Killer Klassix: Real Friends- “This Is Honesty” EP

Real Friends does not let reminiscing memories encompass their lyrical material or musical style, but carve out their own niche for independent pop punk music.


Antonio Llanos, Staff Writer

Dreams are difficult to write about. In a way, dreams are something we (as students) are working towards. Often, when we close our eyes and picture our dreams, they’re what light us up, capable of bestowing on us strength when life plateaus. Dreams are often lost on Hollywood. Films never capture dreams in an esthetically pleasing frame, inspiring editorial mash-ups synched to the rhythm of a moving soundtrack. Dreams are either sacrificed or shifted to meet societal expectations. 

However, those who are most dangerous, most dedicated, refuse. That’s how five friends from Tinley Park embarked on their journey to become one of the largest pop-punk bands of the Midwest set to headline their  tour with fellow Chicago pop-punk band, Knuckle Puck. 

“This Is Honesty” is the debut EP released by pop-punk band Real Friends, released on April 11, 2011, without a record label and as an effort to solidify their dreams as musicians. Bassist and main lyricist, Kyle Fasel; rhythm guitarist, Dave Knox; vocalist Dan Lambton, and drummer, Brian Blake wrote five songs in their basement that would result in the start to one of the most influential Midwestern pop-punk bands of the 2010s.  What makes the EP so appealing is the independence and talent exhibited on a debut not only free of the reliance on financial success but the potential for a band of pop punk fans writing pop punk. 

“A Little Too Nice” is the demonstrative introductory track that is musically celebratory but accessible to most traditional pop punk fans. The track juxtaposes melody with lyrical material, contrasting the embittered message to someone Fasel was hurt by with the playful, overall positive and catchy melody. Fasel is spiteful, but the track overlaps between angry and coy as Lambton sings Fasel’s sentiments: “I bet my last dollar/That me and you could never just talk/So hey, let’s talk it all out.”     

“High Hopes” is a track exhibitive of the same sentiments. Although energetic and fun, the lyrical material explicitly highlights distaste and spiteful feelings. While calling out someone for what can best be described as “shitty” behavior, the composition of the track flourishes. As the song carries the listener through each emotion, Knox’s guitar transitions between gritty and rhythmic melody. Fasel’s failed relationship can best be summed up by the snide chorus, sung by Lambton: “I’m standing up on my feet and off my bruised knees/Far away from your high hopes to please/I’m getting up, I’m getting up/I hope to God it’s bringing you down.”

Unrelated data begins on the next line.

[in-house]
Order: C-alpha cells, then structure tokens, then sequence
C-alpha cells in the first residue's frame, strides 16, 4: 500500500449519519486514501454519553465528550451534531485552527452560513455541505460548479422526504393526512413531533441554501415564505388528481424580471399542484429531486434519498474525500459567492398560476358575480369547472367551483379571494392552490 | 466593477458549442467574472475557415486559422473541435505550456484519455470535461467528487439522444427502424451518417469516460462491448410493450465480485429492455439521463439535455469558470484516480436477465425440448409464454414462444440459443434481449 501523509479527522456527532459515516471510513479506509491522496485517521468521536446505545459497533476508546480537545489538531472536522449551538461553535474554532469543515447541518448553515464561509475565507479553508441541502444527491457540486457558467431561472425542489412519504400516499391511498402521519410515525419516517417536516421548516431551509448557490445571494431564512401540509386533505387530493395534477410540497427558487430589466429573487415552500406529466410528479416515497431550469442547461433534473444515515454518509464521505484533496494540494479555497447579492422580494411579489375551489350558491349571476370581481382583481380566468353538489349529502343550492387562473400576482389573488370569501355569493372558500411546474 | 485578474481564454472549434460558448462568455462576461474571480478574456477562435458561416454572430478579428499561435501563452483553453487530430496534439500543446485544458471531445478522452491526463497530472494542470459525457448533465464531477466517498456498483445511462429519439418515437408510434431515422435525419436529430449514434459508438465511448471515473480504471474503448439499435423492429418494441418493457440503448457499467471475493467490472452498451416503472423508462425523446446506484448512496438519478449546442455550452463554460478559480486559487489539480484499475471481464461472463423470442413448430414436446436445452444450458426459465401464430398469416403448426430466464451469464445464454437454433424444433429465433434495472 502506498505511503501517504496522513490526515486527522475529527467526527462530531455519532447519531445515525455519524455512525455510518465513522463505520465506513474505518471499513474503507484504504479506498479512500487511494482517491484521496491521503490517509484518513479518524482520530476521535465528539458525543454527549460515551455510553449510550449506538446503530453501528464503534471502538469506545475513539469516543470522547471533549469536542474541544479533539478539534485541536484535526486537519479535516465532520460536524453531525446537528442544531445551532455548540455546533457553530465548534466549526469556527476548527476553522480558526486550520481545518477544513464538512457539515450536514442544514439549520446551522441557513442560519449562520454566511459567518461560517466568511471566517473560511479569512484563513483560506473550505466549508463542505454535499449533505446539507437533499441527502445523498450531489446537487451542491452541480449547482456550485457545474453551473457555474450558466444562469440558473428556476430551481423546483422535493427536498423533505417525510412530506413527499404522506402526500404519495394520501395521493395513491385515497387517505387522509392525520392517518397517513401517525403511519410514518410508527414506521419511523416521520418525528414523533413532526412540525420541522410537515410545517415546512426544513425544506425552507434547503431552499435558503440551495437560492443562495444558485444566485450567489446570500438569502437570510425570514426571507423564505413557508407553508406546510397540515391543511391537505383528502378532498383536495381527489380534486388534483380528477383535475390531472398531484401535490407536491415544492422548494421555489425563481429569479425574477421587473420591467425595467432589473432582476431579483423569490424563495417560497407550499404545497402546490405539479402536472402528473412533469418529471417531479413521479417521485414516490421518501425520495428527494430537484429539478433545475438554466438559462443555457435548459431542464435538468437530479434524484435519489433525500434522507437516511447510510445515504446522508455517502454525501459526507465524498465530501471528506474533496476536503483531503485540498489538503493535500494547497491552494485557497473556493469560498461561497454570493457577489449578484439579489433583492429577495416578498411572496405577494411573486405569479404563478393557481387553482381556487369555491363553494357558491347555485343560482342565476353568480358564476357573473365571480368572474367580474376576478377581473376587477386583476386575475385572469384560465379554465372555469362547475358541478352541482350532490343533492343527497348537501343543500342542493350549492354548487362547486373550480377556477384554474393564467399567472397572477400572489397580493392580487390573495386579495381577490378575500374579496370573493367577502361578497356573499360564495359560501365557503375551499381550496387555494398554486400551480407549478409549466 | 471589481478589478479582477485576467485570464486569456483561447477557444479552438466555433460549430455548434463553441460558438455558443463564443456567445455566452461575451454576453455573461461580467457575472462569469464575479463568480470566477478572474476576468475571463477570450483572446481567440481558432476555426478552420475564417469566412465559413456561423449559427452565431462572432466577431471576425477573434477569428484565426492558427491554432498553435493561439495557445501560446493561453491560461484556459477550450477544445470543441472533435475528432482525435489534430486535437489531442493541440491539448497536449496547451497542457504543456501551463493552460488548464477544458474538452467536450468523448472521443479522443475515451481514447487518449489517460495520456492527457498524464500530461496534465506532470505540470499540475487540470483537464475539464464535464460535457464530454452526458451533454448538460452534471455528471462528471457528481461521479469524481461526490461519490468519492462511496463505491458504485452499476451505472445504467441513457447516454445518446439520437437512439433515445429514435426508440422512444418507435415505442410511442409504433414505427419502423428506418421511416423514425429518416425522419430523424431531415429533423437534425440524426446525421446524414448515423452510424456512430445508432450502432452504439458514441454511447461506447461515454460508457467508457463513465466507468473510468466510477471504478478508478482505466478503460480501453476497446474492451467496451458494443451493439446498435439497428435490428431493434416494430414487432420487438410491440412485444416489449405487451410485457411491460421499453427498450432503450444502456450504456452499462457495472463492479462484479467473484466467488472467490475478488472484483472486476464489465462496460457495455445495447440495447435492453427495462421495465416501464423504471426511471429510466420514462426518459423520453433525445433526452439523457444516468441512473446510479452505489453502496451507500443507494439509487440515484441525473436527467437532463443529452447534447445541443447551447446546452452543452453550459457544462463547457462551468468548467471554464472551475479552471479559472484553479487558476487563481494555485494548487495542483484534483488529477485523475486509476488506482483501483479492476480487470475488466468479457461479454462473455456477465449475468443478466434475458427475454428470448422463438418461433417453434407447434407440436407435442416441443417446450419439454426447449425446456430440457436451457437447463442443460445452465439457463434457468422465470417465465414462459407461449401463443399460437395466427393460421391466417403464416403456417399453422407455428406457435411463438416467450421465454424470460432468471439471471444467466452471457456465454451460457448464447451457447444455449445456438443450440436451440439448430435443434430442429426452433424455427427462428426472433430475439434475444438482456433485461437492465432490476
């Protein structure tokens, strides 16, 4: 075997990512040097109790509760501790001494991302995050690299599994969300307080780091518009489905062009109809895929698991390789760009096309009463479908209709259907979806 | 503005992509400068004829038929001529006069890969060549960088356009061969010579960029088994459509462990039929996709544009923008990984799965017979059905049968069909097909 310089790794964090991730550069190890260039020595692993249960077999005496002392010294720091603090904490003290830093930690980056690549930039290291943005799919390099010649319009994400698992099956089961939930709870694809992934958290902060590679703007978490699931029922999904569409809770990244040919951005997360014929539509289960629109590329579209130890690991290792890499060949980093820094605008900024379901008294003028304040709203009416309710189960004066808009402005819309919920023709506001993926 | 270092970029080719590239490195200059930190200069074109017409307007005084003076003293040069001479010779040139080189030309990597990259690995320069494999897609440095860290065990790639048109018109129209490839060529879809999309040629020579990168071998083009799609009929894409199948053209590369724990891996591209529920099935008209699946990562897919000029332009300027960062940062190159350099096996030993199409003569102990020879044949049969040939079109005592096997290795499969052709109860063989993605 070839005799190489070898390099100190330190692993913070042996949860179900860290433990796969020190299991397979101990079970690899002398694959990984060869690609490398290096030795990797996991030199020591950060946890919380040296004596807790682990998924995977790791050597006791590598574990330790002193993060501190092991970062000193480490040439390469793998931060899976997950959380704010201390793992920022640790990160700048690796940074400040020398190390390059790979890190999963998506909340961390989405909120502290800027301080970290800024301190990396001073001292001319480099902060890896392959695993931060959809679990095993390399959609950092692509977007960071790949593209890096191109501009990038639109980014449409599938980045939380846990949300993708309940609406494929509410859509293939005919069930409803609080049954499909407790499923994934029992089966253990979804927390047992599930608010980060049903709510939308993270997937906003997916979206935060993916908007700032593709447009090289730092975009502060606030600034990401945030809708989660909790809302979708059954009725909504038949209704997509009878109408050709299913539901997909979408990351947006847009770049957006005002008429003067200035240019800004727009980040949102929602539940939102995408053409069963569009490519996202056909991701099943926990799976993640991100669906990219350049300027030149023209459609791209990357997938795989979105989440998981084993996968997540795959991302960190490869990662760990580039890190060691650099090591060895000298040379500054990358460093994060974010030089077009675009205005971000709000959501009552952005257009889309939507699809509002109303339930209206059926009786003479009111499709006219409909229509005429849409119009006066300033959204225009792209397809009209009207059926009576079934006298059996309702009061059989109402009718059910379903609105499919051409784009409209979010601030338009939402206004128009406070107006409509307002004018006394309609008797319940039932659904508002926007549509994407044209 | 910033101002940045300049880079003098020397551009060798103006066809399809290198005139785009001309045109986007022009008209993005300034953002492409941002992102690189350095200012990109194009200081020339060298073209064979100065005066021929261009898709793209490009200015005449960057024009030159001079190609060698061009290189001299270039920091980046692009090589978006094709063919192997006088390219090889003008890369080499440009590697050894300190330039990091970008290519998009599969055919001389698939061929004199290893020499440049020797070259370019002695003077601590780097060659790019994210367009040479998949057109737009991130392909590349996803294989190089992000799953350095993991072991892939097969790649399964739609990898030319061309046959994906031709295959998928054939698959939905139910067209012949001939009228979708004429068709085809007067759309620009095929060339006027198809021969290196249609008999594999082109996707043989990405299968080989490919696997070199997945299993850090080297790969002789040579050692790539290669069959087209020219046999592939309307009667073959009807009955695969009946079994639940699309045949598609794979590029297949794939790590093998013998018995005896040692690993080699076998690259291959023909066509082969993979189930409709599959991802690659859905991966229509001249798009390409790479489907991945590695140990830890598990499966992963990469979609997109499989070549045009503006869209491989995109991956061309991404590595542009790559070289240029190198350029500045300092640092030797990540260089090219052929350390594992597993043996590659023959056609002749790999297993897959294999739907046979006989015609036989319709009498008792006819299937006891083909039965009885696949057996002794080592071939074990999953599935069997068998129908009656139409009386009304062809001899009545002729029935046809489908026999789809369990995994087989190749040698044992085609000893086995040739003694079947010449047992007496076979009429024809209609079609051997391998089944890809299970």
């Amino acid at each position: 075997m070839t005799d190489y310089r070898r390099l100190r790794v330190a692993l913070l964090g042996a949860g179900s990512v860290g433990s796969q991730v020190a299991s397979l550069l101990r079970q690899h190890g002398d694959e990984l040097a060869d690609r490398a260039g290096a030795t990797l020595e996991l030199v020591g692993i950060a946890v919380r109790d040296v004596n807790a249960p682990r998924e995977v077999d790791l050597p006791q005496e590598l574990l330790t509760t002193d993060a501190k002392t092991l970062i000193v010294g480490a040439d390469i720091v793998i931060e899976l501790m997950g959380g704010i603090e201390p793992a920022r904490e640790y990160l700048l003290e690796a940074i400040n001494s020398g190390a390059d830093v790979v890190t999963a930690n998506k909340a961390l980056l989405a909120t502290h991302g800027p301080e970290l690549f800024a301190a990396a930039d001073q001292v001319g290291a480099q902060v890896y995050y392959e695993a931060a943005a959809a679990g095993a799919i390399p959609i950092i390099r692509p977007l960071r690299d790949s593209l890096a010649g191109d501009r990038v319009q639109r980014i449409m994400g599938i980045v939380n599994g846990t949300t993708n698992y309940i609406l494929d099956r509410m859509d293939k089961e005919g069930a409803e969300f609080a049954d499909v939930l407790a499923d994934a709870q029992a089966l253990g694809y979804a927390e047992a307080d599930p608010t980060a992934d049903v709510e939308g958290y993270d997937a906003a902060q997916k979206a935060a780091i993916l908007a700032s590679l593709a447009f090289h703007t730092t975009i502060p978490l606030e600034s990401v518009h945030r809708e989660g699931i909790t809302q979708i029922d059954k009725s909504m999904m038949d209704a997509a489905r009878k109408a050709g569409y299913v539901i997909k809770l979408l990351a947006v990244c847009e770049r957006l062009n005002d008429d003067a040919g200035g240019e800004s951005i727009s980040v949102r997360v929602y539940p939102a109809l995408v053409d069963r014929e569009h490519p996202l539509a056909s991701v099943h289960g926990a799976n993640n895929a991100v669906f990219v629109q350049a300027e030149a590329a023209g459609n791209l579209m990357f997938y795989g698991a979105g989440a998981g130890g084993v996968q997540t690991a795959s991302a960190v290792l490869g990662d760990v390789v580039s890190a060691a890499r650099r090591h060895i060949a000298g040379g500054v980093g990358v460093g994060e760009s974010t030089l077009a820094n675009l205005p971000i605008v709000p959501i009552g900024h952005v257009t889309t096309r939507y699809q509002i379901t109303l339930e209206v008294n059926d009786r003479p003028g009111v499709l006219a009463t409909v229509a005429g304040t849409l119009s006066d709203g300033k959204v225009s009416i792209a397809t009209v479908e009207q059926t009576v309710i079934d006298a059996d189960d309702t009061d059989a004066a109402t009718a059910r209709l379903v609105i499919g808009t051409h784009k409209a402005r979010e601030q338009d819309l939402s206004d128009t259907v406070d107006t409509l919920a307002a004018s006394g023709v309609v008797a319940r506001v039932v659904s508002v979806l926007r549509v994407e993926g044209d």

“Skeletons” is a masterful, minimalistic somber track. Thematically, nostalgic youth is a theme consistently referred to in future releases, but none like this track. The composition is initiated by a single, three-chord riff to introduce the essence of the song, but it is also done to solidify the musical metaphor of innocence.  Lambton’s vocals carry the theme through as he bounces back and forth singing: “Way back then there were monsters in my closet/And now there’s just skeletons hiding in there/The clock is ticking away/The leaves are still falling every day/The sunburn on my shoulders kept me warm back then.” Fasel’s lyrics highlight the trade off of growing pains, slowly (eerily) lost in the paradise of innocence creeping one inch closer towards the inevitable. 

“Something’s Keeping Me Here” is a coming-home track wrapped in the excitement of leaving but coming home to tell about your adventure. The track initially attempts to appeal to built-in fans of the genre, referencing Midwestern emo greats, Saves the Day, but quickly returns to the narrative of dream chasing.  Musically, the track is fast paced so as to capture the excitement of unfolding, living experience, but circles back to the choral melody like your traditional pop-punk track. While the track is based on leaving individuals behind, there is the subtle suggestion that individuals in the midst of trying to make their dreams come true will often encounter those who are on the same path, and find solace in the path, because it’s less lonely.  As sung by Lambton: “I don’t know where I’m going/I’m having one hell of a time getting there/Everyone’s trying to find the meaning of the nights/We spent laughing forever/I don’t know if we’ll ever find it/I could sure as hell care less.”

“Monday” is the final track on the EP and is a reinvention of the Anthem. However, the Anthem has nothing to do with capitalism, or politics or war, but is, instead, revolting against the loss of self. As one grows up, they give in to ideals often diluting and stifling who an individual truly is. Fasel, sick of all the conventions of growing up, encapsulated his feelings in a single day. Lambton sings these sentiments in a way that expresses the frustration with being told how to live and what to do to attain “success” in the first verse: “We’re just kids stuck in this town/Outside of a big city/Where everyone wants you to grow up as fast as they fall/My old friend Dave wakes up on Monday/Wishes there were more than two days in a weekend.”

Embittered feelings, failed relationships (even platonic ones), and refusing to grow up established the Midwestern pillar for Real Friends to embark on a beautiful exploration to make sure music was their career. While nostalgia is a driving factor for the band, Real Friends does not let reminiscing memories encompass their lyrical material or musical style. Their sound carved out their own niche for independent pop punk music. All this, coming from five dudes who decided to sit in their basement and write music they loved to listen to.